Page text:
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more of osama bin laden's personal documents seized during the 2011 raid have been released to the public. one of them was a handwritten will which said he had around $29 million personal wealth. president obama is sitting down with senate leaders today hoping to convince senate republicans to fill the vacancy
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on the supreme court. the republicans say the next president should choose the nominee. roxana saberi is live in washington with more on this. roxana. >> reporter: president obama is sitting down face-to-face with two leading republican senators, both have vowed to block his moved to fill the supreme court vacan vacancy. iowa senator chuck grassley said they will not hold a confirmation hearing. and mitch mcconnell has said he won't even meet with an obama nominee. they said in a statement, we look forward to reiterating to him directly that the american people will be heard, and the next supreme court justice will be determined once elections are complete. a leading democratic accused republicans of shirking their
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responsibility to consider a nominee. >> this is a political calculation they are willing to take. in the hopes that a president trump will pick someone to fill this vacancy or some other republican president in the future. that's what they are counting on. that's political. politics shouldn't trump the constitution. >> reporter: and vice president joe biden was also in meeting with the president today. along with senator reid, and patrick leahy, the leading democrat in the judicial committee. richelle. >> there is obviously a big gap between these two camps. so what is likely to actually come out of this meeting? >> president obama and his allies would like to convince the republican leaders to change their minds and hold a hearing on his nominee, at least consider a nominee and hopefully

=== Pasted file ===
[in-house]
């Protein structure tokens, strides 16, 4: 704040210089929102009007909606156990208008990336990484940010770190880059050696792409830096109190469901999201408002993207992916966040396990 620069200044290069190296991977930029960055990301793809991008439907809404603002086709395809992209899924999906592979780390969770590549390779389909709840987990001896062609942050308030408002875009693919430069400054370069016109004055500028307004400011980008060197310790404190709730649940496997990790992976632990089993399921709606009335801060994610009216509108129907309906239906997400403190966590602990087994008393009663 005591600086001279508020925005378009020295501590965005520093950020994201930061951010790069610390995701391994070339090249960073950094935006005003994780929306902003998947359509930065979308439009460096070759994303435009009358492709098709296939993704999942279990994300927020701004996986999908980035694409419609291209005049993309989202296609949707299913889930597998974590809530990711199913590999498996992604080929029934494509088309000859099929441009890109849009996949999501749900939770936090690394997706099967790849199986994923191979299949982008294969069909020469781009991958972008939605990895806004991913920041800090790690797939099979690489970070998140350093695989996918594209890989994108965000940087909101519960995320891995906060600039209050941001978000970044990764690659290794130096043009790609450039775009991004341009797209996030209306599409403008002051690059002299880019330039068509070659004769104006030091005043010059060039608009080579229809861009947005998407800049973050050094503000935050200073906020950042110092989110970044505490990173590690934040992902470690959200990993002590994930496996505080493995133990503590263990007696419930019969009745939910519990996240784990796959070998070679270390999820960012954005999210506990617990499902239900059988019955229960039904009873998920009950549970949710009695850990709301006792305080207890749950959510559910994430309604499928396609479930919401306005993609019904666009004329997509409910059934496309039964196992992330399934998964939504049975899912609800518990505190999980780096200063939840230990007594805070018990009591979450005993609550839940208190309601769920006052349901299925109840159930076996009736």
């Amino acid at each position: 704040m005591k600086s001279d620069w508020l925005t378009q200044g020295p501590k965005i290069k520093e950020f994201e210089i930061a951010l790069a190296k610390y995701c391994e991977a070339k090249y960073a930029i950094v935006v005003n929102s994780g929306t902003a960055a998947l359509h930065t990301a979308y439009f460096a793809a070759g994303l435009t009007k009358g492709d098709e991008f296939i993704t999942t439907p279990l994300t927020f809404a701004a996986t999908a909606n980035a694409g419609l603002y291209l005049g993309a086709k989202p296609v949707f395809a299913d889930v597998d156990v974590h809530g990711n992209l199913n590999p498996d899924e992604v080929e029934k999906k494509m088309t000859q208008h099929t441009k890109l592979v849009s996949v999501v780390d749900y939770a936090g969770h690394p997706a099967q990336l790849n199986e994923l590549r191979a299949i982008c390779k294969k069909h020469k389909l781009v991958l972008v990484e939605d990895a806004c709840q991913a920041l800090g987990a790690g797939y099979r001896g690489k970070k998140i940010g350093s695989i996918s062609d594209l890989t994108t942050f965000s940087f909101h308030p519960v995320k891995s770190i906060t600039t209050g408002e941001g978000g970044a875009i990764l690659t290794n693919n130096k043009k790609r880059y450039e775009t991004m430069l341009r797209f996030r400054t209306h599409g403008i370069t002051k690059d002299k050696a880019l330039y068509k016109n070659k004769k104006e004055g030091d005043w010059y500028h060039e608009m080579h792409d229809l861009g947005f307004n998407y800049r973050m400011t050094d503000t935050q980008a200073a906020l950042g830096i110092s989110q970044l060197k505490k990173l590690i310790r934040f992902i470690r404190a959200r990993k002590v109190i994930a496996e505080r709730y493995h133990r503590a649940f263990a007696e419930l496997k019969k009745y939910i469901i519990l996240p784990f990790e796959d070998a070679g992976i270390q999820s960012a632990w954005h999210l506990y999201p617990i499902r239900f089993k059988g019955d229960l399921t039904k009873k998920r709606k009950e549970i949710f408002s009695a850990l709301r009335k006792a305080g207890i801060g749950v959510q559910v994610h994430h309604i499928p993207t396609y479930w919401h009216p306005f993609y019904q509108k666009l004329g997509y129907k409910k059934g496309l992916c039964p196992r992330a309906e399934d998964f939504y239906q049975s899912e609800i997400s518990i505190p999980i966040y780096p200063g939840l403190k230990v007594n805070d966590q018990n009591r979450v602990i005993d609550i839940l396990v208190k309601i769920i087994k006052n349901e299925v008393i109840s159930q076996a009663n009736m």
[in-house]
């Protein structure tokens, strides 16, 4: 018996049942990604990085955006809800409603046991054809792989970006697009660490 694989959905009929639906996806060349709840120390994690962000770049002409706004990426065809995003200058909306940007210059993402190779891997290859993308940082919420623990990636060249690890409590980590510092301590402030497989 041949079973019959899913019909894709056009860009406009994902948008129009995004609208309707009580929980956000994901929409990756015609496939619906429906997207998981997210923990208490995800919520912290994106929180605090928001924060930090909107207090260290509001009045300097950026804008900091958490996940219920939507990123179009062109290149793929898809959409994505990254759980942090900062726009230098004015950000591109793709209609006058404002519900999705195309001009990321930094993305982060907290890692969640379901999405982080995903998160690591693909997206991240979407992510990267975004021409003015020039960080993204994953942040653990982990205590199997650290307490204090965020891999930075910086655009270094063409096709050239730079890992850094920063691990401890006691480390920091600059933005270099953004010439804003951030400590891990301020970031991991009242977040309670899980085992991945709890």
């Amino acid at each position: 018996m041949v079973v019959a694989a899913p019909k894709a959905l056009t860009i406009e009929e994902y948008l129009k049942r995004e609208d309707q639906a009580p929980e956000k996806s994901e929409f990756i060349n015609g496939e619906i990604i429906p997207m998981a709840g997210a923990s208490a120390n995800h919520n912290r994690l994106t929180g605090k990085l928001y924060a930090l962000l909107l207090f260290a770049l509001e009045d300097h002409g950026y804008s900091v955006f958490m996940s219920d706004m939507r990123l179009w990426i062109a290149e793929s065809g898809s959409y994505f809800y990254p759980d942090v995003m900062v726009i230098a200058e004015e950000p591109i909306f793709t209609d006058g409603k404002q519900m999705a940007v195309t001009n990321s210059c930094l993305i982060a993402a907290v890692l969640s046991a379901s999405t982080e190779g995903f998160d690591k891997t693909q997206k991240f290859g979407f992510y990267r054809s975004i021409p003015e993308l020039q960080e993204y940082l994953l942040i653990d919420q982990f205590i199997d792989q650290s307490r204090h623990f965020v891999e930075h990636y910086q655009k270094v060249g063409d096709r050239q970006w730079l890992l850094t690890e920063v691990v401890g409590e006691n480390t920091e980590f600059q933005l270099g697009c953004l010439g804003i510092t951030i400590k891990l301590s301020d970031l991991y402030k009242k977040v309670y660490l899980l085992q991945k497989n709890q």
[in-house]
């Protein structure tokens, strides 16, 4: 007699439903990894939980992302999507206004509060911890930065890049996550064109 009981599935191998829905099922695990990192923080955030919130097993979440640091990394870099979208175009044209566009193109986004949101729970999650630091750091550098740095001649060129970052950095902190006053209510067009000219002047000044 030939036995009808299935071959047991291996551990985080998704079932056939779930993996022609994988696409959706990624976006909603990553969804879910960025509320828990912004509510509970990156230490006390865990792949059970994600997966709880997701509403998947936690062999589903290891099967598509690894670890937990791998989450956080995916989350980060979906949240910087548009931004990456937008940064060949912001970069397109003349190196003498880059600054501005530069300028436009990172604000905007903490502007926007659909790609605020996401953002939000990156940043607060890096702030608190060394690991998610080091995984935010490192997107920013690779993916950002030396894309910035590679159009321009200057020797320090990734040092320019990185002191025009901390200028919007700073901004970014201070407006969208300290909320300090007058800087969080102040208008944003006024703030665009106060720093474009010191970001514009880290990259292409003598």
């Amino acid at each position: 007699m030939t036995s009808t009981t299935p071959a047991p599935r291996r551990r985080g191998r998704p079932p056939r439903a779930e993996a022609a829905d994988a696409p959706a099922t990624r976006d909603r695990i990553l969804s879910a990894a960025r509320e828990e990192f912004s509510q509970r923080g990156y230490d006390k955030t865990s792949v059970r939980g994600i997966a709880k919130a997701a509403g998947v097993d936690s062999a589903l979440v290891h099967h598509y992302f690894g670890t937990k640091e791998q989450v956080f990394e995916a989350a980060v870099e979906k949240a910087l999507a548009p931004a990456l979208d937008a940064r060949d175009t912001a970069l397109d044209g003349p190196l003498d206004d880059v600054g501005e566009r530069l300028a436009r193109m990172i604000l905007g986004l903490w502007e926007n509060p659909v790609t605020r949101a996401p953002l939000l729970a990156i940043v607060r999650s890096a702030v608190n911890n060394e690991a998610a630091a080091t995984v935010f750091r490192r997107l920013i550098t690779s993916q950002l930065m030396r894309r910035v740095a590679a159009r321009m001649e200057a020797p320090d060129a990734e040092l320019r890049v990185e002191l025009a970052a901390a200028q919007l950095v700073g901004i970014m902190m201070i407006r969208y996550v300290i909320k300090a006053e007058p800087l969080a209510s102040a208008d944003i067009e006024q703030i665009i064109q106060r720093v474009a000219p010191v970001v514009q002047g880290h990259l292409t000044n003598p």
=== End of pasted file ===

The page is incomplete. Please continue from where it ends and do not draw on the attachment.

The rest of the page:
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actually vote on a nominee. at least president obama can say he sat down and tried to change their minds. >> all right. racks sana'a, oh, the bar is so low now in washington, d.c. loretta lynch is speaking in san francisco today on the balance between tech and privacy. a recent new york decision, on monday, a judge ruled apple does not have to unlock an iphone to help in a drug investigation. jake ward joins me now. what does this case in new york tell us about the upcoming fight between apple and the fbi. >> reporter: well, it's a really interesting parallel case. you hear the fbi talk about the san bernardino case, but we have heard almost nothing about this
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case. in this case a drug dealer was -- was charged and wound up pleading out and yet the government continued to press under the all writs act, for access to his phone, and apple fought back in court, and the ruling that this judge wrote basically said that the government has overstepped its constitutional authority by trying to force companies like apple to do this. as a result, they have really lost in this case. it's a very interesting parallel to what we have seen with san bernardino. >> so what is the big deal? like they have said it's just one phone. >> right. the fbi director says this doesn't open up a master key. but this shows that there are many, many cases, and you have heard many, many people saying i have 175 phones ready to be
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opened in this case, so this really does give creed dance to what apple has been saying. if the fbi loses, are they out of options? >> technologically their options are narrowing by the day. analysts expect with the release of the next iphone, apple is going to put all information out of reach of the government even the most determined government hacker is not going to be able to hack it. the only option is to go to the courts or congress. they will be speaking about the need to make some sort of law to address that. both camps seem to agree, we need to make new law. >> and we see this so much where the law and technology are not